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I am Successor Trustee for our family Trust and the prior Trustee gave himself property that belongs to another beneficiary.  Does anyone know how to get him to return the assets to the Trust for proper distribution?  I know to go to Probate Court but don't know the wording that is required for the return of the assets.

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16 hours ago, SuccessorTrustee said:

Does anyone know how to get him to return the assets to the Trust for proper distribution?

 

Yes.

 

 

16 hours ago, SuccessorTrustee said:

I know to go to Probate Court but don't know the wording that is required for the return of the assets.

 

If you're insinuating that you need to file something in the probate court, that's not likely correct -- especially if the trust is not court-supervised.  More likely, the appropriate action to take is a lawsuit in regular civil court.  As far as "the wording that is required," that's not the sort of thing you can get from anonymous strangers on the internet.

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Trust matters and probate matters are two different situations that are handled separately according to the law.

 

Did this trust require that a trustee's bond be purchased, or does the language exempt that requirement?

 

Why is the previous trustee no longer serving as trustee?

 

You will need to consult with a trust attorney.  Your attorney can send the previous trustee a "threatening" letter to ask the trustee to please take steps to legally return the asset to the correct beneficiary and if he won't do that he will face breach of fiduciary duties charges in court.

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16 minutes ago, knort4 said:

Trust matters and probate matters are two different situations that are handled separately according to the law.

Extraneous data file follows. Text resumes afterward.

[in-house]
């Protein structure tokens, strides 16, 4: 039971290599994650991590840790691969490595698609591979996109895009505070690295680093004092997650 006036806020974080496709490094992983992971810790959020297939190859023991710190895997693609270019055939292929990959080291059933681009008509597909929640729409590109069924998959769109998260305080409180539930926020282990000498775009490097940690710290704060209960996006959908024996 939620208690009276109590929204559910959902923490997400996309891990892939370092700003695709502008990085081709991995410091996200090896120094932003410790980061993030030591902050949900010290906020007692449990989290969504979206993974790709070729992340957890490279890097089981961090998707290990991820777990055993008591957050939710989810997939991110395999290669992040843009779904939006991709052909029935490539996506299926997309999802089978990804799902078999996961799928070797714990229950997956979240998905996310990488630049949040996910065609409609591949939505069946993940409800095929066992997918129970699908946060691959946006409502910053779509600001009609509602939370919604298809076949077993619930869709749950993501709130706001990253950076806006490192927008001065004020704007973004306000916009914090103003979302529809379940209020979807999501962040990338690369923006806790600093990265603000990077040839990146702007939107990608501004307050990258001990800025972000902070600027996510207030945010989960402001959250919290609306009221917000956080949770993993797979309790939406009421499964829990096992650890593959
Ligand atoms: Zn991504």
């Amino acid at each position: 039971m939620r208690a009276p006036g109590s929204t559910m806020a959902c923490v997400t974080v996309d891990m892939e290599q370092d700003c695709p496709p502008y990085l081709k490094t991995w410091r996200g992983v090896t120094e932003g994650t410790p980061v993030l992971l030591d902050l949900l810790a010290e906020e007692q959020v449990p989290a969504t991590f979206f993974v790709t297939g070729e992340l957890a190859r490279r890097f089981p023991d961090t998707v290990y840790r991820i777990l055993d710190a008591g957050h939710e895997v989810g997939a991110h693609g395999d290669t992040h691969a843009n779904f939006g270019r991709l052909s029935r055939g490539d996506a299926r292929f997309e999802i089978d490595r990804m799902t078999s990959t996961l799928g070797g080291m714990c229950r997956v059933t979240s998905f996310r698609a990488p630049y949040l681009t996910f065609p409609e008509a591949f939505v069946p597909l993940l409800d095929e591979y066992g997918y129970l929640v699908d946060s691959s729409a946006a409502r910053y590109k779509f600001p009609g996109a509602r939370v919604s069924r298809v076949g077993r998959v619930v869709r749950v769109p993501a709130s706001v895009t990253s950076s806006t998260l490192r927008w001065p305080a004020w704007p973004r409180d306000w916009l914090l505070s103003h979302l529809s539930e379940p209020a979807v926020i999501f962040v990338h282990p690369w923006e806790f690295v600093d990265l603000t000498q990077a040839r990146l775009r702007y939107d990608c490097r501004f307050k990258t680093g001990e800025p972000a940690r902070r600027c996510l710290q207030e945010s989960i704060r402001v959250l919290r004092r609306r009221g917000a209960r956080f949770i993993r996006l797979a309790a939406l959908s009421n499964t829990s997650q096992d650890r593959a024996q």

While it is true that probating a decedent's estate and administering a trust involve some different laws and may arise under very different facts/circumstances, as phrased, this is a very incorrect statement.  Among other things, California's "Trust Law" is located in the Probate Code, and matters relating to the administration of a trust are handled by the probate division of the superior court.

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On 11/14/2018 at 9:33 AM, pg1067 said:

 

Yes.

 

 

 

If you're insinuating that you need to file something in the probate court, that's not likely correct -- especially if the trust is not court-supervised.  More likely, the appropriate action to take is a lawsuit in regular civil court.  As far as "the wording that is required," that's not the sort of thing you can get from anonymous strangers on the internet.

 

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8 hours ago, knort4 said:

Trust matters and probate matters are two different situations that are handled separately according to the law.

 

Did this trust require that a trustee's bond be purchased, or does the language exempt that requirement?

 

Why is the previous trustee no longer serving as trustee?

 

You will need to consult with a trust attorney.  Your attorney can send the previous trustee a "threatening" letter to ask the trustee to please take steps to legally return the asset to the correct beneficiary and if he won't do that he will face breach of fiduciary duties charges in court.

The trust waives bond requirements. The prior trustee has died, hence  I am now successor trustee. It is a big job to tackle on my own but checking with attorneys they want $30,000+- retainer. Not in my budget. The deceased trustee also took all the money. I need to go after his estate for reimbursement of monies and real estate.